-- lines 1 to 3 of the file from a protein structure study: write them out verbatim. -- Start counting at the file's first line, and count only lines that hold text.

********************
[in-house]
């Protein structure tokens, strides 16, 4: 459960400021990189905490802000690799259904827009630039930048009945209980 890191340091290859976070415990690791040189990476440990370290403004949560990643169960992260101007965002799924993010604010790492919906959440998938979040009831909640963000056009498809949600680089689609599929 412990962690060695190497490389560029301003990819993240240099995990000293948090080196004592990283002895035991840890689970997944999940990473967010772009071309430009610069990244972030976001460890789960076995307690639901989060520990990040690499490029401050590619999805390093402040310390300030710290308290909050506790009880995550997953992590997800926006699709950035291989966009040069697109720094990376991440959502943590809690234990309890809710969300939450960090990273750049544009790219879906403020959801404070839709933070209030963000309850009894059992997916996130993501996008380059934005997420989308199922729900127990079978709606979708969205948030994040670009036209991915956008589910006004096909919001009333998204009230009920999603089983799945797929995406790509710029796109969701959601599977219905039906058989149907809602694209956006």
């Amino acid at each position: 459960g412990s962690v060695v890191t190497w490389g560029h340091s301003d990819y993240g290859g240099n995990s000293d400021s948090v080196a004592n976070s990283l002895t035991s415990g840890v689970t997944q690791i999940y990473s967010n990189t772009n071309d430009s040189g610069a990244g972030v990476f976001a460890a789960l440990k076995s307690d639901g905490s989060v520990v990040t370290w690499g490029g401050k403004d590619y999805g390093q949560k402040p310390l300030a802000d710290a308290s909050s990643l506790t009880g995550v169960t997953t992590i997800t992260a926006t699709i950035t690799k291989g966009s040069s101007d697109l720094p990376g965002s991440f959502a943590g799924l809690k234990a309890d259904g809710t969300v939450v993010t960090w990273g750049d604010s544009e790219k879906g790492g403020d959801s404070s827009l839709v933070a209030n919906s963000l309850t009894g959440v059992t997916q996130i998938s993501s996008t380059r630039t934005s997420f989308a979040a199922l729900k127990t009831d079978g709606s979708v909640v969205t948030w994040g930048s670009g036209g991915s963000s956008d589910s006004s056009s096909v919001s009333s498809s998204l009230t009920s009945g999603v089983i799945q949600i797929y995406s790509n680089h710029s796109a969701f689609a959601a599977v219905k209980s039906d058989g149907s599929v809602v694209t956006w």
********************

[in-house]
């Protein structure tokens, strides 16, 4: 459960400021990189905490802000690799259904827009630039930048009945209980 890191340091290859976070415990690791040189990476440990370290403004949560990643169960992260101007965002799924993010604010790492919906959440998938979040009831909640963000056009498809949600680089689609599929 412990962690060695190497490389560029301003990819993240240099995990000293948090080196004592990283002895035991840890689970997944999940990473967010772009071309430009610069990244972030976001460890789960076995307690639901989060520990990040690499490029401050590619999805390093402040310390300030710290308290909050506790009880995550997953992590997800926006699709950035291989966009040069697109720094990376991440959502943590809690234990309890809710969300939450960090990273750049544009790219879906403020959801404070839709933070209030963000309850009894059992997916996130993501996008380059934005997420989308199922729900127990079978709606979708969205948030994040670009036209991915956008589910006004096909919001009333998204009230009920999603089983799945797929995406790509710029796109969701959601599977219905039906058989149907809602694209956006």
């Amino acid at each position: 459960g412990s962690v060695v890191t190497w490389g560029h340091s301003d990819y993240g290859g240099n995990s000293d400021s948090v080196a004592n976070s990283l002895t035991s415990g840890v689970t997944q690791i999940y990473s967010n990189t772009n071309d430009s040189g610069a990244g972030v990476f976001a460890a789960l440990k076995s307690d639901g905490s989060v520990v990040t370290w690499g490029g401050k403004d590619y999805g390093q949560k402040p310390l300030a802000d710290a308290s909050s990643l506790t009880g995550v169960t997953t992590i997800t992260a926006t699709i950035t690799k291989g966009s040069s101007d697109l720094p990376g965002s991440f959502a943590g799924l809690k234990a309890d259904g809710t969300v939450v993010t960090w990273g750049d604010s544009e790219k879906g790492g403020d959801s404070s827009l839709v933070a209030n919906s963000l309850t009894g959440v059992t997916q996130i998938s993501s996008t380059r630039t934005s997420f989308a979040a199922l729900k127990t009831d079978g709606s979708v909640v969205t948030w994040g930048s670009g036209g991915s963000s956008d589910s006004s056009s096909v919001s009333s498809s998204l009230t009920s009945g999603v089983i799945q949600i797929y995406s790509n680089h710029s796109a969701f689609a959601a599977v219905k209980s039906d058989g149907s599929v809602v694209t956006w």